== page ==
I was born the same month as the collapse of the USSR. It was a very challenging time. Cards were given to families to receive produce and essentials such as toilet paper and soap. My mother told me that, just because I was born, we were entitled to one more piece of soap!
We didn’t have much growing up, but nature around was abundant—my family had a garden close to our home, and it was our weekend escape, especially in the summer. We had many different trees, from walnut to hazelnut trees, plums and cherries, and we grew vegetables and fruits. I tended the garden myself from a very young age but had a completely different view about it than I do today. I had a different relationship with nature and was taking it for granted—the neighbouring river, the woods where we would play, the fresh air. I really enjoyed being in nature. It was our playground, our happy place.
I adored my upbringing but always felt there was much more for me to see and experience. I knew there was a whole world outside of my little world. I was fortunate enough to go to NYC to model at the age of 16. After overcoming the initial culture shock, I fell in love with the city and its never-ending possibilities.
The busy streets, fashionable people, sparking storefronts—it was all so thrilling, almost out of a movie. Even the honking, the traffic, and especially riding the subway was exciting! That distinguished, NYC subway smell and the please-stand-clear-of-the-closing-doors announcement still gives me chills for some reason. It was a totally different reality I found myself in. New York was and always will feel expansive, exciting, and powerful. I learned what it truly means when they say, “there is no place like NY”. I became a proud New Yorker.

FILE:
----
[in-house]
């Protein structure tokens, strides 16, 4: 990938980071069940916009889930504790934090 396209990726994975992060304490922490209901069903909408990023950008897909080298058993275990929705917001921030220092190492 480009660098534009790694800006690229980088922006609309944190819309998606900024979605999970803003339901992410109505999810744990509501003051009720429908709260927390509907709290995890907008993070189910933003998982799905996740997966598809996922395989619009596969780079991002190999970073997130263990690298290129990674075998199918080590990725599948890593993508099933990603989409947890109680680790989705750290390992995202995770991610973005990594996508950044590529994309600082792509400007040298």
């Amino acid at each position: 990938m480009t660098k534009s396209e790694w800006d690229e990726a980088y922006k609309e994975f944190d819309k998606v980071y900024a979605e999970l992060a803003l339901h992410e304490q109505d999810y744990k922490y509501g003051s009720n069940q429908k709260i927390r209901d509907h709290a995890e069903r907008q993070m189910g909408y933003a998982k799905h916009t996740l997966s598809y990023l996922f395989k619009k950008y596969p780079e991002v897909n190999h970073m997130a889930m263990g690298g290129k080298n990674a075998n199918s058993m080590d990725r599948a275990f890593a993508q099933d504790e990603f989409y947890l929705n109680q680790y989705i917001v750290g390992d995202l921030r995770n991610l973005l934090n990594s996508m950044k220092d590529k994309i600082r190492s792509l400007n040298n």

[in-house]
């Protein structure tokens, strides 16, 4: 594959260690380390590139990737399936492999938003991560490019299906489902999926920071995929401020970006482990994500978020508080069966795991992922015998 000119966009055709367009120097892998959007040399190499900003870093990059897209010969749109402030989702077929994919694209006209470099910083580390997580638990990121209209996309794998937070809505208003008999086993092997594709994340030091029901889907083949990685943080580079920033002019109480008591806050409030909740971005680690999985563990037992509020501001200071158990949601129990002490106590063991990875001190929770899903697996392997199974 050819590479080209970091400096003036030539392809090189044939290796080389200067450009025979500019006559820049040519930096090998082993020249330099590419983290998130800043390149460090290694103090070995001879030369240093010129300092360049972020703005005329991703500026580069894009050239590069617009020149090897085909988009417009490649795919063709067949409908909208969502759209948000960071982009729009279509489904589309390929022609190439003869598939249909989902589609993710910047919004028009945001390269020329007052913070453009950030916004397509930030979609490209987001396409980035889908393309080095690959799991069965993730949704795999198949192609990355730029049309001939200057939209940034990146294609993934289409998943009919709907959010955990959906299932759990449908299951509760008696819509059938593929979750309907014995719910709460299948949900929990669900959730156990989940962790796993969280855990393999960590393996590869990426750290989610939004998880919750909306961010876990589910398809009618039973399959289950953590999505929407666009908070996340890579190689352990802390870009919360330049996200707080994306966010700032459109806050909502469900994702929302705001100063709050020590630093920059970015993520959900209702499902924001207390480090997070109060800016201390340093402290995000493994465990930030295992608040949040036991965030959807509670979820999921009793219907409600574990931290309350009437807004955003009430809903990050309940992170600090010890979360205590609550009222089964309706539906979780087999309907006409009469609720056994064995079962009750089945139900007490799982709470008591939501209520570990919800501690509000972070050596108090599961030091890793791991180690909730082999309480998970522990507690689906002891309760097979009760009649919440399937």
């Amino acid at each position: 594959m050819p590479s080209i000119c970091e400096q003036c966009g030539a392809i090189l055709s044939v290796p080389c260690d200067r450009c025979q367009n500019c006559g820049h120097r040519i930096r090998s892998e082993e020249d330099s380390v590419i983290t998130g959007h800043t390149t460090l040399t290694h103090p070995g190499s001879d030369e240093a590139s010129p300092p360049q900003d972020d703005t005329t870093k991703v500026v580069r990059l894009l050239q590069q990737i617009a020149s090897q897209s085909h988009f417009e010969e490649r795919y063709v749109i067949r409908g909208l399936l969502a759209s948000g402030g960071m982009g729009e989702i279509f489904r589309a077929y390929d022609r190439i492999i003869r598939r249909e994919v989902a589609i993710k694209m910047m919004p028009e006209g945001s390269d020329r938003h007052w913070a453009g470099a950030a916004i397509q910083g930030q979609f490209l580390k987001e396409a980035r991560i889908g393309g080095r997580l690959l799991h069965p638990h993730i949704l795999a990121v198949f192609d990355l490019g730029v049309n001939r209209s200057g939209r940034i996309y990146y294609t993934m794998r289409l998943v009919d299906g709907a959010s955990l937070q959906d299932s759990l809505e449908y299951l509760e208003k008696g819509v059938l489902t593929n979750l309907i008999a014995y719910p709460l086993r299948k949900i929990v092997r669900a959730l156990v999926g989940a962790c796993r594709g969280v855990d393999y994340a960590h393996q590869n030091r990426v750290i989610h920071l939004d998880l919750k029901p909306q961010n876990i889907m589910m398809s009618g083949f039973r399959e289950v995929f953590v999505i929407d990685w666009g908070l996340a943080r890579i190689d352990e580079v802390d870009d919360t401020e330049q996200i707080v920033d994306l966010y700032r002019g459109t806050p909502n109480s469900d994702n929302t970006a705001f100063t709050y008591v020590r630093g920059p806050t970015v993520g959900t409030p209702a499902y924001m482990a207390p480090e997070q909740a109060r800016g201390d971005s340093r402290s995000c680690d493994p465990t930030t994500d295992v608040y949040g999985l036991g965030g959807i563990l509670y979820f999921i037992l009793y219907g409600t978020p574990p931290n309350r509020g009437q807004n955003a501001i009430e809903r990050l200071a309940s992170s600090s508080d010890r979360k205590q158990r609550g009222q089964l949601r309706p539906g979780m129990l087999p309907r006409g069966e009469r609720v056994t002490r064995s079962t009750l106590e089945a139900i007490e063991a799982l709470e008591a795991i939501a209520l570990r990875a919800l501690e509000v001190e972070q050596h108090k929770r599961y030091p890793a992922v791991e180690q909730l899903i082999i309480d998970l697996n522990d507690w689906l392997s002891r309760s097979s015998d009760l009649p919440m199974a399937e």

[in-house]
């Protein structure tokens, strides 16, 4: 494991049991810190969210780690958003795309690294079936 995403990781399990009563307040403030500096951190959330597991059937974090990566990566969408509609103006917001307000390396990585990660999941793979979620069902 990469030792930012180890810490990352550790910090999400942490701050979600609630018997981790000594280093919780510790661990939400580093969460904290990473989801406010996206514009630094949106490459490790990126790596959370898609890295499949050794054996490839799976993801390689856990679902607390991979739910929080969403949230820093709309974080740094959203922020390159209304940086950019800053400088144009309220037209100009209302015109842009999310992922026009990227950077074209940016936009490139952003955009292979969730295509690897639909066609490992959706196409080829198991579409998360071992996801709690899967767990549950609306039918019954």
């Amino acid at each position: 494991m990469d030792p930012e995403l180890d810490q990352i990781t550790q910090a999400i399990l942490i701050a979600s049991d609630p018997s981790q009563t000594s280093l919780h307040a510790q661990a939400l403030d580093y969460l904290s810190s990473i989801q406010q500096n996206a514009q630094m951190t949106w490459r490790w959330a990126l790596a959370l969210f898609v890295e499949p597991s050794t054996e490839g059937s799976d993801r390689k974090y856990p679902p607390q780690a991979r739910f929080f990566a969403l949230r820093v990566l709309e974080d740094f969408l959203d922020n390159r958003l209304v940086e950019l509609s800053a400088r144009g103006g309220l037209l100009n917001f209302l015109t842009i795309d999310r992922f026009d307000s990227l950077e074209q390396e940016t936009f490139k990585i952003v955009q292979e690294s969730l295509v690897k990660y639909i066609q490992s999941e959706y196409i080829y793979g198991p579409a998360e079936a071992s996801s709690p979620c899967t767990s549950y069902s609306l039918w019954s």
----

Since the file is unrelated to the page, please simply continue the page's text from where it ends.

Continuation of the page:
This city absorbed me, and it became my home. And like anywhere else but especially here, time flies. Fast forward ten years and my daughter was born. Life slowed down and became simple again. Little things became important, especially after the start of the Covid pandemic. During these months, our daughter started walking and soon running, and our apartment started feeling smaller then I was used to. Even the park somehow became smaller in my mind. I started reminiscing about my childhood. About the fresh air, fields to run in, more distance for my eyes to gaze, daydreaming, and wishing it for my daughter.
I love the city, and always will, but days like these, being able to escape, are always healing for the soul. Being in nature feeds my happy childhood memories and brings joy to my daughter. The moment we stepped into the woods, the smell of earth calmed us down and we reconnected, just enough to recharge.
Words & Muse. Olesia Anisimovich
Photographed by Gaja Kutnjak